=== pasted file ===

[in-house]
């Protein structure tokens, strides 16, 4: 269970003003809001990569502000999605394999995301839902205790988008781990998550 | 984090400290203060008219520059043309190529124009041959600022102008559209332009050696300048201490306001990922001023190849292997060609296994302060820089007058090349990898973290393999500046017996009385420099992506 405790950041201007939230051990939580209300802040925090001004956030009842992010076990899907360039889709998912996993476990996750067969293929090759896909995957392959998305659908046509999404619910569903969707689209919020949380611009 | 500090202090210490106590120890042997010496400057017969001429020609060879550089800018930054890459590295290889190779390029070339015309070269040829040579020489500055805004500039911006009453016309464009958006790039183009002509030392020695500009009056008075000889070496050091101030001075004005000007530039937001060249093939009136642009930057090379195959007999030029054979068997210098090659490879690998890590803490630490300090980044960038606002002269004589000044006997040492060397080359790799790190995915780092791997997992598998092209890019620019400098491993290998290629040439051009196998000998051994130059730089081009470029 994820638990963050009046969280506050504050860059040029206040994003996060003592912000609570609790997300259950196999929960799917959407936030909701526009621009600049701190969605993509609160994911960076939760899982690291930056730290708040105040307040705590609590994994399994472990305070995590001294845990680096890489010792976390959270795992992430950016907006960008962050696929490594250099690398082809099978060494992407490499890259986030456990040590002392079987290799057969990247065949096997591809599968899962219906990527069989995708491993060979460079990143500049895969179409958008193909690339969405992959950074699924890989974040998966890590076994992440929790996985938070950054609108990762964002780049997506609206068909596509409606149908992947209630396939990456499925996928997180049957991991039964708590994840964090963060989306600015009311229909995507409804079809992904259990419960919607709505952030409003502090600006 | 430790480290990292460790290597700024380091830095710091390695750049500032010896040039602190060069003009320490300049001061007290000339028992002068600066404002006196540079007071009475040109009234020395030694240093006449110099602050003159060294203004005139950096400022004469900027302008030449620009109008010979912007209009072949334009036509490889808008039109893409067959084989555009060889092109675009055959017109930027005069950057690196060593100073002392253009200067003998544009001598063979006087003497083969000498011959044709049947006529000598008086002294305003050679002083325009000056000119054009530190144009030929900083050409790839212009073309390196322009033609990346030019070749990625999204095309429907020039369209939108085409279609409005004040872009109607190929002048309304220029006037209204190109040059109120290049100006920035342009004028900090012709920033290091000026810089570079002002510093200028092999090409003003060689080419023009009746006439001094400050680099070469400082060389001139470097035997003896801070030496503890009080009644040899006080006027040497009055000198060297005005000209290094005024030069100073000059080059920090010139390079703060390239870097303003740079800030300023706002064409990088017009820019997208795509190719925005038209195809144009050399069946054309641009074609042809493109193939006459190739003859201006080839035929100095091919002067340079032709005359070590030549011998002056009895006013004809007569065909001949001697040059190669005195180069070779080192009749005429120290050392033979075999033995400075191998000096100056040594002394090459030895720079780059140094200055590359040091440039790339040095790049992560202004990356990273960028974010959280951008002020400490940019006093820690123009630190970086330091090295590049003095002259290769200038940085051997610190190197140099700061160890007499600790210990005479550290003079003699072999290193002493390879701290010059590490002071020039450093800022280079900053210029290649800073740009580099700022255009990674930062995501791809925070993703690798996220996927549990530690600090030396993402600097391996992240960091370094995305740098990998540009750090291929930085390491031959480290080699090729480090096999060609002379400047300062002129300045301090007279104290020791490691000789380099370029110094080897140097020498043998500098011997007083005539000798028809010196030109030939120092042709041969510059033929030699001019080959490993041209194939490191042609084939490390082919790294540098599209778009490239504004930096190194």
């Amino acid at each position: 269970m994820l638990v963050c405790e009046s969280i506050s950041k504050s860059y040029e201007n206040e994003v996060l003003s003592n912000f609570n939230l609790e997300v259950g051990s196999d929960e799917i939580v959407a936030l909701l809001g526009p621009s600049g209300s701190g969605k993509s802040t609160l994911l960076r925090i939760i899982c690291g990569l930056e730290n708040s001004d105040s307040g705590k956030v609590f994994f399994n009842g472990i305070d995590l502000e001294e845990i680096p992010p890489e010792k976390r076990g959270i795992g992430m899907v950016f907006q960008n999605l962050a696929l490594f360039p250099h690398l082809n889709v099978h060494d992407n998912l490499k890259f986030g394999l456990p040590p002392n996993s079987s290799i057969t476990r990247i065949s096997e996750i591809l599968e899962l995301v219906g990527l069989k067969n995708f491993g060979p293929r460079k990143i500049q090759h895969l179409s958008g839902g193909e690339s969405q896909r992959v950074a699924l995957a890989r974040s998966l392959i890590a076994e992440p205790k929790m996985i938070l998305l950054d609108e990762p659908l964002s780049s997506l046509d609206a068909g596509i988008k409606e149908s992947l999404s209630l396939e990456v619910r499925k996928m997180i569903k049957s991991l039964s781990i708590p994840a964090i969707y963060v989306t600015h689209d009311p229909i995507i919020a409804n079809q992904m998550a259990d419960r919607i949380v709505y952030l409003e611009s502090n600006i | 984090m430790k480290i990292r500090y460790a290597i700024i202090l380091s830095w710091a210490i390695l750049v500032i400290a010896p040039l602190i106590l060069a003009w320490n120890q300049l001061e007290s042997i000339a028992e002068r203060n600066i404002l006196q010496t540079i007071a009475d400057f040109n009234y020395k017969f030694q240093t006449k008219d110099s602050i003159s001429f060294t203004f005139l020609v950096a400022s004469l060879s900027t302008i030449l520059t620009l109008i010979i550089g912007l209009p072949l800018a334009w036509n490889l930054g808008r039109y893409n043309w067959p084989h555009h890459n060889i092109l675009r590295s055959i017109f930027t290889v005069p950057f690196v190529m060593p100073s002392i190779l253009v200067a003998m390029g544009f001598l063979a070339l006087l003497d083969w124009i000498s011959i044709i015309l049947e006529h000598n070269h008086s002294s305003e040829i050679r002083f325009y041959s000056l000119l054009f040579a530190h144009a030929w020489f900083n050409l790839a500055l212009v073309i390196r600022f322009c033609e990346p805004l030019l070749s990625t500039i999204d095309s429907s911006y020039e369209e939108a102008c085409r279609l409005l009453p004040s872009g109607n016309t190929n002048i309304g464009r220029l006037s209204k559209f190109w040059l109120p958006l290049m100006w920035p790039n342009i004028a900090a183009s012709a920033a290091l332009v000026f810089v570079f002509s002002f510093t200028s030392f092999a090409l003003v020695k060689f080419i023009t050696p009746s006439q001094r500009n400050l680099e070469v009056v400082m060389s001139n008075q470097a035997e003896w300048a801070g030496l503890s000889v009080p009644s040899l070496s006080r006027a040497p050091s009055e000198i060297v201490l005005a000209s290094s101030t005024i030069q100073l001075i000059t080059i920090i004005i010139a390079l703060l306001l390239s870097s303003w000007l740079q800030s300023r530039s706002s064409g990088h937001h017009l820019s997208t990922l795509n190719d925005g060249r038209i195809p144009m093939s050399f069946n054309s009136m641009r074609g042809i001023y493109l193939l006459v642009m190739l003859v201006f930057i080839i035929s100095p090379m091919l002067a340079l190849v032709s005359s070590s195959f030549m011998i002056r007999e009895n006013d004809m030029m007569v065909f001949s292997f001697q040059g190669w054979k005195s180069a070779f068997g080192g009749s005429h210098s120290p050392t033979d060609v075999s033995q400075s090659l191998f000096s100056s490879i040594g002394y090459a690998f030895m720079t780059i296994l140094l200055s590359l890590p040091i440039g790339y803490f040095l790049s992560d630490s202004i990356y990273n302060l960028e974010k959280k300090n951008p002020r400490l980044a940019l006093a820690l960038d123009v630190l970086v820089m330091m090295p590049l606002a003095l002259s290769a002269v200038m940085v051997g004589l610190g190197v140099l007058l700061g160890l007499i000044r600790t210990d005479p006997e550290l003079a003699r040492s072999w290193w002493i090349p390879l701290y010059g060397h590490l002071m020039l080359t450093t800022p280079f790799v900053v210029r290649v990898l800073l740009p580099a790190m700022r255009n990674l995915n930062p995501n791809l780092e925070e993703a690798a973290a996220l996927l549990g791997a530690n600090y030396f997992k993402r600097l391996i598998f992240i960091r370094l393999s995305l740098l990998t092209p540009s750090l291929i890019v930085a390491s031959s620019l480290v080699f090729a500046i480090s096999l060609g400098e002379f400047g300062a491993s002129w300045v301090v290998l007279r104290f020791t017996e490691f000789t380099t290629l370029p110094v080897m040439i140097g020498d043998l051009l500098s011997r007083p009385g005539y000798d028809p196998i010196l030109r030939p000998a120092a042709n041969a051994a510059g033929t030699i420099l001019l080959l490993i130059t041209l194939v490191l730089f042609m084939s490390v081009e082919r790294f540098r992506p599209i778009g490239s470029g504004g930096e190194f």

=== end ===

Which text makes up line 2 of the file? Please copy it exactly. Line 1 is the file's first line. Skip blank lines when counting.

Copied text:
């Protein structure tokens, strides 16, 4: 269970003003809001990569502000999605394999995301839902205790988008781990998550 | 984090400290203060008219520059043309190529124009041959600022102008559209332009050696300048201490306001990922001023190849292997060609296994302060820089007058090349990898973290393999500046017996009385420099992506 405790950041201007939230051990939580209300802040925090001004956030009842992010076990899907360039889709998912996993476990996750067969293929090759896909995957392959998305659908046509999404619910569903969707689209919020949380611009 | 500090202090210490106590120890042997010496400057017969001429020609060879550089800018930054890459590295290889190779390029070339015309070269040829040579020489500055805004500039911006009453016309464009958006790039183009002509030392020695500009009056008075000889070496050091101030001075004005000007530039937001060249093939009136642009930057090379195959007999030029054979068997210098090659490879690998890590803490630490300090980044960038606002002269004589000044006997040492060397080359790799790190995915780092791997997992598998092209890019620019400098491993290998290629040439051009196998000998051994130059730089081009470029 994820638990963050009046969280506050504050860059040029206040994003996060003592912000609570609790997300259950196999929960799917959407936030909701526009621009600049701190969605993509609160994911960076939760899982690291930056730290708040105040307040705590609590994994399994472990305070995590001294845990680096890489010792976390959270795992992430950016907006960008962050696929490594250099690398082809099978060494992407490499890259986030456990040590002392079987290799057969990247065949096997591809599968899962219906990527069989995708491993060979460079990143500049895969179409958008193909690339969405992959950074699924890989974040998966890590076994992440929790996985938070950054609108990762964002780049997506609206068909596509409606149908992947209630396939990456499925996928997180049957991991039964708590994840964090963060989306600015009311229909995507409804079809992904259990419960919607709505952030409003502090600006 | 430790480290990292460790290597700024380091830095710091390695750049500032010896040039602190060069003009320490300049001061007290000339028992002068600066404002006196540079007071009475040109009234020395030694240093006449110099602050003159060294203004005139950096400022004469900027302008030449620009109008010979912007209009072949334009036509490889808008039109893409067959084989555009060889092109675009055959017109930027005069950057690196060593100073002392253009200067003998544009001598063979006087003497083969000498011959044709049947006529000598008086002294305003050679002083325009000056000119054009530190144009030929900083050409790839212009073309390196322009033609990346030019070749990625999204095309429907020039369209939108085409279609409005004040872009109607190929002048309304220029006037209204190109040059109120290049100006920035342009004028900090012709920033290091000026810089570079002002510093200028092999090409003003060689080419023009009746006439001094400050680099070469400082060389001139470097035997003896801070030496503890009080009644040899006080006027040497009055000198060297005005000209290094005024030069100073000059080059920090010139390079703060390239870097303003740079800030300023706002064409990088017009820019997208795509190719925005038209195809144009050399069946054309641009074609042809493109193939006459190739003859201006080839035929100095091919002067340079032709005359070590030549011998002056009895006013004809007569065909001949001697040059190669005195180069070779080192009749005429120290050392033979075999033995400075191998000096100056040594002394090459030895720079780059140094200055590359040091440039790339040095790049992560202004990356990273960028974010959280951008002020400490940019006093820690123009630190970086330091090295590049003095002259290769200038940085051997610190190197140099700061160890007499600790210990005479550290003079003699072999290193002493390879701290010059590490002071020039450093800022280079900053210029290649800073740009580099700022255009990674930062995501791809925070993703690798996220996927549990530690600090030396993402600097391996992240960091370094995305740098990998540009750090291929930085390491031959480290080699090729480090096999060609002379400047300062002129300045301090007279104290020791490691000789380099370029110094080897140097020498043998500098011997007083005539000798028809010196030109030939120092042709041969510059033929030699001019080959490993041209194939490191042609084939490390082919790294540098599209778009490239504004930096190194």